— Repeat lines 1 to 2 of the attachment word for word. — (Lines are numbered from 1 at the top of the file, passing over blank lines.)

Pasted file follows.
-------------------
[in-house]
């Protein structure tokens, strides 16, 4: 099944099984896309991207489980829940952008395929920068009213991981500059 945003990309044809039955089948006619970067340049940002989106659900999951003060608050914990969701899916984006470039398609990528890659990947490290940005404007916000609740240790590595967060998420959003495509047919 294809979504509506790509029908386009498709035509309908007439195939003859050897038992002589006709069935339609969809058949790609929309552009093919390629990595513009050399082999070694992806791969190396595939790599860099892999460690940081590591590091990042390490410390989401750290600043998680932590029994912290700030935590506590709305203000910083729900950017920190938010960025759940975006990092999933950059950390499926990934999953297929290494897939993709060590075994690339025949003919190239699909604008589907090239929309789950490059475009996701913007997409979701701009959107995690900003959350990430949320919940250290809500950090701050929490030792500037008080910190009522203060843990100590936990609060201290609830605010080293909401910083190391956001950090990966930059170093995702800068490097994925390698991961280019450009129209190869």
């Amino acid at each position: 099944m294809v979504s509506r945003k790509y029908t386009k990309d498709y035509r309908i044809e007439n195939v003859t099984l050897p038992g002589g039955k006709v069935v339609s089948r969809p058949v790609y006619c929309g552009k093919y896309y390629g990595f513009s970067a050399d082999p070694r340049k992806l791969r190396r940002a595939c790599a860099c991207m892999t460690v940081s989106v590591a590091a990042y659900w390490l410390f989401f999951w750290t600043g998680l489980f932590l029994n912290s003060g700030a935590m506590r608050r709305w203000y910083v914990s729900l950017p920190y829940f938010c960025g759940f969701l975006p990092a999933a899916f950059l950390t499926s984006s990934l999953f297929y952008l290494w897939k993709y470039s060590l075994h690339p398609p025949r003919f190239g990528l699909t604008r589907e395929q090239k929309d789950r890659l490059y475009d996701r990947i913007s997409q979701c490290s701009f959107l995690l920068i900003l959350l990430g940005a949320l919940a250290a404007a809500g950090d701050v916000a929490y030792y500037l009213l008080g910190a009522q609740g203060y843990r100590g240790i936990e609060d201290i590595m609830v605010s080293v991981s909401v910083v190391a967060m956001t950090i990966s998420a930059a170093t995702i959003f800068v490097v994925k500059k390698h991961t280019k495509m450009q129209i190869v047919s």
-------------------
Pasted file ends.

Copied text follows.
[in-house]
């Protein structure tokens, strides 16, 4: 099944099984896309991207489980829940952008395929920068009213991981500059 945003990309044809039955089948006619970067340049940002989106659900999951003060608050914990969701899916984006470039398609990528890659990947490290940005404007916000609740240790590595967060998420959003495509047919 294809979504509506790509029908386009498709035509309908007439195939003859050897038992002589006709069935339609969809058949790609929309552009093919390629990595513009050399082999070694992806791969190396595939790599860099892999460690940081590591590091990042390490410390989401750290600043998680932590029994912290700030935590506590709305203000910083729900950017920190938010960025759940975006990092999933950059950390499926990934999953297929290494897939993709060590075994690339025949003919190239699909604008589907090239929309789950490059475009996701913007997409979701701009959107995690900003959350990430949320919940250290809500950090701050929490030792500037008080910190009522203060843990100590936990609060201290609830605010080293909401910083190391956001950090990966930059170093995702800068490097994925390698991961280019450009129209190869």